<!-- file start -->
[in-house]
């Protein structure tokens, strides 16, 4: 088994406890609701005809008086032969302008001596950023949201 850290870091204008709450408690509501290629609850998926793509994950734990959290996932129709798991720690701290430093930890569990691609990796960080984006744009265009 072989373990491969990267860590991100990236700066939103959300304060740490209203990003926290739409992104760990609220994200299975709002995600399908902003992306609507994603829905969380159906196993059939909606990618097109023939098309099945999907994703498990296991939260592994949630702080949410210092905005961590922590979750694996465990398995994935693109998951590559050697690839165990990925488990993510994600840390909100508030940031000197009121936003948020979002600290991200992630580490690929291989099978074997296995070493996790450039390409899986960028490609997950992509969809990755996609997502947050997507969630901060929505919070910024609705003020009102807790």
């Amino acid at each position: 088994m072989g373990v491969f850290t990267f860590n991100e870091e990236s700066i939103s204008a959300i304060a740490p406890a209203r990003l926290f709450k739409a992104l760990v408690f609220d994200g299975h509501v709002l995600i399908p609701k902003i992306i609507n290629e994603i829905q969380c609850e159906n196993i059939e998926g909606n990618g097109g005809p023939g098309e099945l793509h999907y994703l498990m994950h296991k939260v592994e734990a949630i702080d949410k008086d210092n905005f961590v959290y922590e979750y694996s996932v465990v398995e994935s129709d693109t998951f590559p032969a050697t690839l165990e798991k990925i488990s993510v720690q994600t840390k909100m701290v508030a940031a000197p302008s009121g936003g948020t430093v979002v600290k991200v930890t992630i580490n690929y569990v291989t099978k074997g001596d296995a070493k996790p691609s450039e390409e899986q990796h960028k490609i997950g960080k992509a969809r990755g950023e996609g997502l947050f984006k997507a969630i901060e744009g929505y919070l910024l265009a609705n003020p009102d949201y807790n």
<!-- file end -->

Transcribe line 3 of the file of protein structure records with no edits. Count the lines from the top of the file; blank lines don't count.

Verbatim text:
């Amino acid at each position: 088994m072989g373990v491969f850290t990267f860590n991100e870091e990236s700066i939103s204008a959300i304060a740490p406890a209203r990003l926290f709450k739409a992104l760990v408690f609220d994200g299975h509501v709002l995600i399908p609701k902003i992306i609507n290629e994603i829905q969380c609850e159906n196993i059939e998926g909606n990618g097109g005809p023939g098309e099945l793509h999907y994703l498990m994950h296991k939260v592994e734990a949630i702080d949410k008086d210092n905005f961590v959290y922590e979750y694996s996932v465990v398995e994935s129709d693109t998951f590559p032969a050697t690839l165990e798991k990925i488990s993510v720690q994600t840390k909100m701290v508030a940031a000197p302008s009121g936003g948020t430093v979002v600290k991200v930890t992630i580490n690929y569990v291989t099978k074997g001596d296995a070493k996790p691609s450039e390409e899986q990796h960028k490609i997950g960080k992509a969809r990755g950023e996609g997502l947050f984006k997507a969630i901060e744009g929505y919070l910024l265009a609705n003020p009102d949201y807790n």